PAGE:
While there is often detailed evidence for the effectiveness of many interventions for sepsis, decision makers are also interested in which interventions deliver value for money in the context of limited health care resources. A recent narrative review on the cost of intensive care services in Australia indicated there continues to be a paucity of data regarding the costs of critical care. 24 While some work has been done internationally investigating the cost of treating patients with sepsis, 25, 26, 27 such data are not easily generalisable to the Australian setting due to differences in treatment patterns, treatment availability, physician preferences, patient characteristics and funding mechanisms. The current economic evaluation provides detailed costings for septic patients which can be used in future economic evaluations.

The ARISE RCT economic evaluation has several strengths. It was prospectively designed and used data from a large, high quality, pragmatic RCT that had minimal loss to follow-up. 5 Quality of life was measured at multiple times points allowing determination of QALYs at an individual patient level. The use of a detailed resource use case report form allowed accurate costing of trial patients, and the inclusion of post-discharge costs allowed for accurate capture of total health care costs to one year following randomisation. It also ensured the economic evaluation was able to capture differences in costs associated with any health care resource use rather than just those anticipated to be drivers of the incremental costs of EGDT over usual care.

Our economic evaluation has some limitations. Due to resource constraints, detailed data on health care resource use were only able to be collected on a sample of 205 patients enrolled in the ARISE RCT. While there were no significant differences in the main characteristics of the costed patients compared with the rest of the trial patients, it is possible that the total costs do not accurately reflect the total costs of the entire trial cohort. Data on all patients would also have enabled a more accurate costing with less variability. In determining QALYs, it was assumed that patients had a utility score of 0 at randomisation. While this is common practice in critical care economic evaluations, 16, 17, 18 some patients in the ARISE RCT did not require ICU admission and this assumption may not be valid in these patients. However, the assumption is unlikely to influence incremental QALYs and therefore unlikely to influence determinations of cost-effectiveness. A further limitation is that the study does not incorporate the current Sepsis-3 definitions 28 as these had not been developed when the ARISE RCT was planned. A post hoc analysis of ARISE RCT participants found that 12.8% met the Sepsis-3 criteria for septic shock, with 84.7% meeting the Sepsis-3 criteria for sepsis. 29 As a result, the cost-effectiveness of EGDT using the Sepsis-3 definitions is unclear.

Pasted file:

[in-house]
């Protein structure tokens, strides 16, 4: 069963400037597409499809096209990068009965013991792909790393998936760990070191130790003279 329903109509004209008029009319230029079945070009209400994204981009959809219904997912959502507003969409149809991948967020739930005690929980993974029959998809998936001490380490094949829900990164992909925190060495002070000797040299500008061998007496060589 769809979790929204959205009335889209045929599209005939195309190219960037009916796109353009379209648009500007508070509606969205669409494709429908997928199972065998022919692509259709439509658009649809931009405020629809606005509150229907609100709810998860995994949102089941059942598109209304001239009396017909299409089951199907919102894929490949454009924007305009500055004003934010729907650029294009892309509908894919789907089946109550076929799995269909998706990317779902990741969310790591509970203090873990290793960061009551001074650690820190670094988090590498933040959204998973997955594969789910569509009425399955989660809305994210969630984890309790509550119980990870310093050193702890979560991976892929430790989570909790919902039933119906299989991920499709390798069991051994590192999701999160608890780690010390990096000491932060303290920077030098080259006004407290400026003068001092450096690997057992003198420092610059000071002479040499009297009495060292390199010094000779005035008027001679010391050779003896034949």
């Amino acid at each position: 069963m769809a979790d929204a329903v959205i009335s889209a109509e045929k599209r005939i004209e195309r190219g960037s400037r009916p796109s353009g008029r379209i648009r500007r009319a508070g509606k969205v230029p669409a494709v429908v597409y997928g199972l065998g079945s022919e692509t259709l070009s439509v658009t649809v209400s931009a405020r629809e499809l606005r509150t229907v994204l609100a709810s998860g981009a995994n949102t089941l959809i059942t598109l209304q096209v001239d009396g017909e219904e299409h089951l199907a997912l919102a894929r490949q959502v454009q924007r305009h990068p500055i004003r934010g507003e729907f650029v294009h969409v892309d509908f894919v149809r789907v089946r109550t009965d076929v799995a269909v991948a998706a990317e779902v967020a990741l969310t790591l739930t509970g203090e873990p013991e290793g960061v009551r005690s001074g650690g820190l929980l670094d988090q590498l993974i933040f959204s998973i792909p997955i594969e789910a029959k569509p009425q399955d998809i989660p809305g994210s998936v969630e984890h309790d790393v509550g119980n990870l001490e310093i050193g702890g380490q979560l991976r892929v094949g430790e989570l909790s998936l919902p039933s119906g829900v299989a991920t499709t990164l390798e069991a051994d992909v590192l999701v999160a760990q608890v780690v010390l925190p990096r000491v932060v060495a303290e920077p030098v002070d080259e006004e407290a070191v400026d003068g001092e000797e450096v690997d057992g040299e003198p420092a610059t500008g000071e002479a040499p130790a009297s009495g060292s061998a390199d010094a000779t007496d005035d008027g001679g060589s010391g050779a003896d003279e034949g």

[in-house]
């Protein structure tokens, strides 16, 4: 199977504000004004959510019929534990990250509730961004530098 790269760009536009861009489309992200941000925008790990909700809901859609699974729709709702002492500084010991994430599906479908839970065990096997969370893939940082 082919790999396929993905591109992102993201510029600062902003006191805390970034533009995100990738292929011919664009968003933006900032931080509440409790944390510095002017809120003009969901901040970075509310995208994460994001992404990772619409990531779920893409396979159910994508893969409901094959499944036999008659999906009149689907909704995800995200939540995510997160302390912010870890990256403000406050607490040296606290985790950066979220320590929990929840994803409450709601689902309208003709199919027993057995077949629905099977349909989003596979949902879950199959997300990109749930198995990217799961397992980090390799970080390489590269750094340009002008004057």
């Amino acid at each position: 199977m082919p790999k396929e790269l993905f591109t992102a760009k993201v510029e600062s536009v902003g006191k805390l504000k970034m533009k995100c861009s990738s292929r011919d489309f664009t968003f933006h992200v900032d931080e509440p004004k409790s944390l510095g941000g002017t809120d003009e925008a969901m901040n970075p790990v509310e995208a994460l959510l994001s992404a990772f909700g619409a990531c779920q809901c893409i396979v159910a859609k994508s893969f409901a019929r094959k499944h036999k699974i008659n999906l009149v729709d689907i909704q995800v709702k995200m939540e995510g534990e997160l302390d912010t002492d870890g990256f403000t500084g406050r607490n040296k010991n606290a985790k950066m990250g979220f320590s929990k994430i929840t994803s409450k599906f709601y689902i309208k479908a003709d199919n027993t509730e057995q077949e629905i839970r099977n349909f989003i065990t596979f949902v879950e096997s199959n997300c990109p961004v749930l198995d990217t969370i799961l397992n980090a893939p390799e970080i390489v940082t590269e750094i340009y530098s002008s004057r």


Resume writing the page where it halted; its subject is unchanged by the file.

Conclusions

The current economic evaluation found that there is no evidence that EGDT is a cost-effective intervention compared with usual care for patients presenting to the ED with early septic shock. We found that the probability that EGDT is a cost-effective intervention compared with usual care is less than 10%, even at a willingness-to-pay threshold of $1 000 000 per QALY. Our analysis confirms that EGDT, as a packaged protocol of care, is not superior to usual care and is unlikely to offer value for money to the Australian health care system.

 
Acknowledgements: The ARISE trial was funded by the National Health and Medical Research Council (NHMRC) of Australia (No. 491075 and No. 1021165). Additional funding to support the long term mortality and health-related quality of life assessments was provided by the Intensive Care Foundation. Alisa Higgins was supported to complete this work by an NHMRC post-graduate scholarship (No. 579709). The ARISE economic evaluation substudy was conducted at 19 hospitals in Australia and New Zealand (Online Appendix, appendix 1).